Hotel analyst Jan Freitag already sees some signs of recovery in the Chinese lodging industry and believes occupancy rates in the U.S. will rise again. But both leisure and business travelers will find the landscape a little different, and meeting planners will have to adjust to some new rules to make their attendees feel safe.
MeetingsNet: What changes do you see for face-to-face events due to the pandemic?
Freitag: In the past, the hospitality industry has prided itself on being very high touch. Now we have to move rapidly into being more high tech. Things like registration will probably be handled on phone apps or mobile. Attendees won’t go to a desk to pick up a swag bag, it will be delivered to the room; they won’t stand in line to pick up badges, they will get access to the event through their phones.
The smaller the face-to-face group is, the more comfortable some guests will feel. We are all used to seeing the fire marshal maximum occupancy number on the door [at conferences], now we could be seeing a COVID number for the maximum attendance with a 6-foot distance between guests. What that means for meeting planners is that a lot of conferences will be partially virtual—even when attendees are on the property. Attendees will still register, but attendance packages could mean they can attend certain sessions in person and have others livestreamed to the hotel room or to another conference room. There will be lots of ways for organizers to make decisions on who participates in person or virtually. Maybe there will be an extra costs for in person, or it will be based on an attendees’ background for educational events.
Now that everything will have a remote component, hotels without the best Wi-Fi will be at a competitive disadvantage. It’s no longer an add-on if your conference is inaccessible.
Buffet breakfasts are dead. It will all be grab-and-go or some other safe system. A colleague of mine mentioned that meals might be served classroom style with every other seat open.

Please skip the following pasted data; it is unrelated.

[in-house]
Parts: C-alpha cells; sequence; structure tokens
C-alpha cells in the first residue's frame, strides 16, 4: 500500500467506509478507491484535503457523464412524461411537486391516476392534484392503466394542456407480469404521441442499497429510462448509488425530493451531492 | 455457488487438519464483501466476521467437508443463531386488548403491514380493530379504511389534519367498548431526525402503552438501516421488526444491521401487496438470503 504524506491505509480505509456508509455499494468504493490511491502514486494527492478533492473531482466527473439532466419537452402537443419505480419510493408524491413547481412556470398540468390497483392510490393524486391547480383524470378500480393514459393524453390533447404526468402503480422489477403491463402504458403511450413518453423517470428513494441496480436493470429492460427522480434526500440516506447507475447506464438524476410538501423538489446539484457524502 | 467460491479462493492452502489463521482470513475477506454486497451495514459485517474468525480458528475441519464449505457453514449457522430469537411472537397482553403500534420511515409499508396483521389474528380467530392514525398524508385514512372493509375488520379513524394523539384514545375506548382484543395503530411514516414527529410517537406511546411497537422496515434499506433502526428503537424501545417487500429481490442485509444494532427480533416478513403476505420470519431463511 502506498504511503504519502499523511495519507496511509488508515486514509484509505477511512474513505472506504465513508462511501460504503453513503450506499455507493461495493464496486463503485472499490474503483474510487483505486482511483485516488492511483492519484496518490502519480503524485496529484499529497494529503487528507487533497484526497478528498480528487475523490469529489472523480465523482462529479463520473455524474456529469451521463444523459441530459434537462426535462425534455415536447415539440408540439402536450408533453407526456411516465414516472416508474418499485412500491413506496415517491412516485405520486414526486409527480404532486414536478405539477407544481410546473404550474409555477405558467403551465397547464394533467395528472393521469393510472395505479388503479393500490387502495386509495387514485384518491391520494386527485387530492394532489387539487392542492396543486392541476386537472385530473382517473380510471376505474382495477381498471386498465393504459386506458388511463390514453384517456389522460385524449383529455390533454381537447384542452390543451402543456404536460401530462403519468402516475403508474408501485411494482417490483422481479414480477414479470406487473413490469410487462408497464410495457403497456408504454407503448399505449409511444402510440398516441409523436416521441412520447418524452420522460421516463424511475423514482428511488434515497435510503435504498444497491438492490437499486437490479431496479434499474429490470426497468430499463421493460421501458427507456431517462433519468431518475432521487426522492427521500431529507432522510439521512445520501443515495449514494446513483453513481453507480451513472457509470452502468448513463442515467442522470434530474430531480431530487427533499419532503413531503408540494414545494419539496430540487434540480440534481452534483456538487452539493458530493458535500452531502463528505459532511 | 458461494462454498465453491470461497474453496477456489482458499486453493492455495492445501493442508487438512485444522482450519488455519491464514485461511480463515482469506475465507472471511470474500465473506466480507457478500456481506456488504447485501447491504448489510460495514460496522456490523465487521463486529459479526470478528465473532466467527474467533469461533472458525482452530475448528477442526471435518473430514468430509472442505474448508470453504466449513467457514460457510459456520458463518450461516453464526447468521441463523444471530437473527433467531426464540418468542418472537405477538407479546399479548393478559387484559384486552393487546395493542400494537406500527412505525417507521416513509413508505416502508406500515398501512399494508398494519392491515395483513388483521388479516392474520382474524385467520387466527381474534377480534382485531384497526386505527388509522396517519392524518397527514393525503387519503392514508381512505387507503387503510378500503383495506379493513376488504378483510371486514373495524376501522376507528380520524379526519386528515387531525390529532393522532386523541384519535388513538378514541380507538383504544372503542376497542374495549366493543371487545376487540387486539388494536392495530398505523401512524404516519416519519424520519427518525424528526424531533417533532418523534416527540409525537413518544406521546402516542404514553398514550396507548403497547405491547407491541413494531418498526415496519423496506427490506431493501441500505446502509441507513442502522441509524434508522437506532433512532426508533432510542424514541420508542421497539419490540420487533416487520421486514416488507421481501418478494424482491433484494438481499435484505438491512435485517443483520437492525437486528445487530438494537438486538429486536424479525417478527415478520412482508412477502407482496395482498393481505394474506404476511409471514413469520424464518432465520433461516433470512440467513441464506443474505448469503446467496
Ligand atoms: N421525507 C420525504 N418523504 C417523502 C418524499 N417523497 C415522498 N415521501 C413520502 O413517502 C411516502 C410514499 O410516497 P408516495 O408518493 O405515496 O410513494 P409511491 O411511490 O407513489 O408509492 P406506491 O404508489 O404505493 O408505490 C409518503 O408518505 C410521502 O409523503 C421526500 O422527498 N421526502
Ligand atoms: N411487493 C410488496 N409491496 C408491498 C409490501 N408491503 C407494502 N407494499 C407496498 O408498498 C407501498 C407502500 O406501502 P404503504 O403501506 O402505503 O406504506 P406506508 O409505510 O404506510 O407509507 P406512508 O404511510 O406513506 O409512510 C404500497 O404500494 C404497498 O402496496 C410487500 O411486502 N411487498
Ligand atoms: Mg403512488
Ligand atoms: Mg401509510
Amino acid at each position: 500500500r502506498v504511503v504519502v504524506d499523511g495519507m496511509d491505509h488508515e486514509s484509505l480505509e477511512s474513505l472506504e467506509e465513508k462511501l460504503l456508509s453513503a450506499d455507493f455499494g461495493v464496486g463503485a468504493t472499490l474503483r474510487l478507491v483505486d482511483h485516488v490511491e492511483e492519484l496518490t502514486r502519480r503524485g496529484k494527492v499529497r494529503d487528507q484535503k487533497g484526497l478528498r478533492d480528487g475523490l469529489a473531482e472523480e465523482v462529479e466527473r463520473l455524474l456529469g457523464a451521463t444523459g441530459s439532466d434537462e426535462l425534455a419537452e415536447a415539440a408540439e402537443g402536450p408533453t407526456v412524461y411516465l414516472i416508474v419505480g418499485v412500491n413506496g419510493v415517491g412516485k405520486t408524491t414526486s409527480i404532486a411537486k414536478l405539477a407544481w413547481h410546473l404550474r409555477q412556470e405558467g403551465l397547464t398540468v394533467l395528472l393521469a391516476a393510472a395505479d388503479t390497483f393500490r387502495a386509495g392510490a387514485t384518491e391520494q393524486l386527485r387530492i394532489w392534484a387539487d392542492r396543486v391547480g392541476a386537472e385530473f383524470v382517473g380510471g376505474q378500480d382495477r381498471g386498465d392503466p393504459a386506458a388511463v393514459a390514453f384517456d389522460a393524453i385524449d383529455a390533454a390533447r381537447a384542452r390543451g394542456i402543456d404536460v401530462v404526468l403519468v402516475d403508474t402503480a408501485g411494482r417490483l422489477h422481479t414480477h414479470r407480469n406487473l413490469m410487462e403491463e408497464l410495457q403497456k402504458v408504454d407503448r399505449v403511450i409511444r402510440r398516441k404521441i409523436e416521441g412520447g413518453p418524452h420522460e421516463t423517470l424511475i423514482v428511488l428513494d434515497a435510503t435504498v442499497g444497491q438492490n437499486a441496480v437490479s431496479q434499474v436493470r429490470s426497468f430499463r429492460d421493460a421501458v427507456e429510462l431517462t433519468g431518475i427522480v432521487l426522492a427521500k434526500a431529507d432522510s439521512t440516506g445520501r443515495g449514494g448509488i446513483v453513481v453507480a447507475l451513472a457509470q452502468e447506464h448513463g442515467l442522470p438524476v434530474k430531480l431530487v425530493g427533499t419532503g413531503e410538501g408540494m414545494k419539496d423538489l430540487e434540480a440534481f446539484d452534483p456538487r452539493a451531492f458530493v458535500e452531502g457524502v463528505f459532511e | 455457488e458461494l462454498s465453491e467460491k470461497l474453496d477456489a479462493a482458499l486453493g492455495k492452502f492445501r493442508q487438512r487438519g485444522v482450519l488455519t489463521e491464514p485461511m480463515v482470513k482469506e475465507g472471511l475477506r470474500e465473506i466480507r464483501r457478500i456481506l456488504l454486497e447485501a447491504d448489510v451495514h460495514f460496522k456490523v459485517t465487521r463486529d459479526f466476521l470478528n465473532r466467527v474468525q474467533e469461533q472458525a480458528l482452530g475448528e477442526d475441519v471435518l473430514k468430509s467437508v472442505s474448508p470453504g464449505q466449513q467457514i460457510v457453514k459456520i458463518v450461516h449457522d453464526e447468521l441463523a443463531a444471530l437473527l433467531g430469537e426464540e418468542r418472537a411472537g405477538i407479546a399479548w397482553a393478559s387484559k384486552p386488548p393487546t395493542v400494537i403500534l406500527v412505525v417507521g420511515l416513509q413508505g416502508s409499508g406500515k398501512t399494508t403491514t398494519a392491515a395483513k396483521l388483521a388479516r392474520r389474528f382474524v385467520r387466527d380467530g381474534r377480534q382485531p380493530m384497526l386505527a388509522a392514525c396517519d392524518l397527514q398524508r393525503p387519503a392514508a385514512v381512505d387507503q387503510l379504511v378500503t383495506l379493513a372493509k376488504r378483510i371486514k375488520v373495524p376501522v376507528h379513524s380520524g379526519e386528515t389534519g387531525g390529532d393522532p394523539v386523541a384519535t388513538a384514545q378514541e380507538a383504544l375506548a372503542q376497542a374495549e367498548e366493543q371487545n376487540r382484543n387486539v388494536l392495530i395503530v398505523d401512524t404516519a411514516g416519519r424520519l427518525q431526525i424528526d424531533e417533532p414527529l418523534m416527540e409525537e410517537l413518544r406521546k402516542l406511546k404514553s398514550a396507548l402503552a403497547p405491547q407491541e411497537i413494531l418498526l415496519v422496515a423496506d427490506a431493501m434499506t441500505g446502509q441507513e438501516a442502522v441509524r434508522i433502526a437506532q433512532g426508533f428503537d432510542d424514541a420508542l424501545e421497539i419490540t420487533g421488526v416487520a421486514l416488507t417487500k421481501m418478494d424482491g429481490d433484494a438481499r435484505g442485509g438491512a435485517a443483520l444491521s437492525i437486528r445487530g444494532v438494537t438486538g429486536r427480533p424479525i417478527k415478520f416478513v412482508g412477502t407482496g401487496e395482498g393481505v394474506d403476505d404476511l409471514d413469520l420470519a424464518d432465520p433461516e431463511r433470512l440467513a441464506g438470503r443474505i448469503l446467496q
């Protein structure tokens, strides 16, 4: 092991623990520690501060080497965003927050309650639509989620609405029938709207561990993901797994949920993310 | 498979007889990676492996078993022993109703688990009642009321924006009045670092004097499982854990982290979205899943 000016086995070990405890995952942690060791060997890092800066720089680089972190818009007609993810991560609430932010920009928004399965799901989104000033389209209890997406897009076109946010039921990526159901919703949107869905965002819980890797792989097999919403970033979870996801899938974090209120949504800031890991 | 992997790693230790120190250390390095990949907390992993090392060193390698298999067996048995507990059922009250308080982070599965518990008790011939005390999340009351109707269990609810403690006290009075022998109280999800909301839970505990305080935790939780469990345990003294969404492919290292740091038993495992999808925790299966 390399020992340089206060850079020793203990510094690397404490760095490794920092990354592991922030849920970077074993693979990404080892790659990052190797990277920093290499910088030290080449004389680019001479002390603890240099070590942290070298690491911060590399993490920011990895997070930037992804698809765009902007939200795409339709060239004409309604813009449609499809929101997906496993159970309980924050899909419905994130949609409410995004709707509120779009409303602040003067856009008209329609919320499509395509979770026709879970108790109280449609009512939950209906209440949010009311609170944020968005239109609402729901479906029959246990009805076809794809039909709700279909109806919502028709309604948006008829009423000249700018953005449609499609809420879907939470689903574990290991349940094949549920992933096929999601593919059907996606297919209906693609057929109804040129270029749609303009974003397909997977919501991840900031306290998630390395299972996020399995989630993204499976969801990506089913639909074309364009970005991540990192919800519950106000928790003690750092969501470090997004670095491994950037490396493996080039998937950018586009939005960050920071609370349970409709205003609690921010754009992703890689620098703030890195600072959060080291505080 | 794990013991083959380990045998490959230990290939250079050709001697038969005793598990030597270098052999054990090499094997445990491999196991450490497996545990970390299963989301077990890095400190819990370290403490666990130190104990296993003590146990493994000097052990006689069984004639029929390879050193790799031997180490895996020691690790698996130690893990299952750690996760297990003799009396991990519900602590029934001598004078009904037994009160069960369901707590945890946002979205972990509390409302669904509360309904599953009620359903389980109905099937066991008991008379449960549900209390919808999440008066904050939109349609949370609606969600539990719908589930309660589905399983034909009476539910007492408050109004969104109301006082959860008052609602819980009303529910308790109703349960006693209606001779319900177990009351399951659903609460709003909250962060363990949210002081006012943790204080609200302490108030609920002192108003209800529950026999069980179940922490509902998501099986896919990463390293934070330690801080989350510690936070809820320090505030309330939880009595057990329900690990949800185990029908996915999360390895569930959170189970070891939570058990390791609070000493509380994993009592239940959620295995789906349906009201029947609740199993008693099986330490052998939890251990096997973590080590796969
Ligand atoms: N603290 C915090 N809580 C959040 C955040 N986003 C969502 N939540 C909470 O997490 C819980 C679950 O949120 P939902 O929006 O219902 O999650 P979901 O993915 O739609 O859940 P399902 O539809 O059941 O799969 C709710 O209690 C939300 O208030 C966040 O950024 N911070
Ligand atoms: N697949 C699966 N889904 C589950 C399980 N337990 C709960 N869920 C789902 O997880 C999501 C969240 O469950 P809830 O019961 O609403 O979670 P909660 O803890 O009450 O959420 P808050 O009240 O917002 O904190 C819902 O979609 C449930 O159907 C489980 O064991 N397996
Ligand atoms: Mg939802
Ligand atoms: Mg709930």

I’m not an operations guy but I just don’t see how bars for receptions will work; people standing in line to get a specific drink may be a thing of the past for a while. Perhaps there will be servers with a tray of beer or a tray of wine and no line for mixed drinks.
MeetingsNet: What is your biggest concern for after the pandemic?
Freitag: We have all become very productive at home. We’ve found our groove and we are on Zoom or Webex all the time. People will ask, “Do we need a global team meeting?” I think companies might see a need for one company-wide meeting, but there may be a severe drop in smaller team meetings. When I started at Cornell (Freitag went to Cornell University School of Hotel Administration for his BA) there was a fear that videoconferencing would kill meetings, but it wasn’t good enough to really have an impact. After 9/11 there were concerns that business travel would end, but it didn’t. Now the technology is so good that we can replace some meetings.
It is now clear that meetings have to happen with ROI attached. Face-to-face interaction was valued before but now people are going to require a hard ROI calculation with supervisors given the costs and difficulties of travel.
The good news is that meetings that do happen will be really focused and beneficial.
MeetingsNet: What opportunities do you think this pause may present to the industry?
Freitag: This is an opportunity for properties to implement new training and hygiene strategies, and begin rethinking what guests will be comfortable with in the future. What should the lobby look like? Where are the touch points that can be removed? What technologies need to be adopted right now? Keyless entry was well underway in the industry before but now owners will find it more necessary than ever. From a user perspective, I think the check-in process will change drastically to avoid long lines. I am from Germany and family there are standing two meters apart in lines outside; we will have to find ways to avoid standing in line, or do it safely.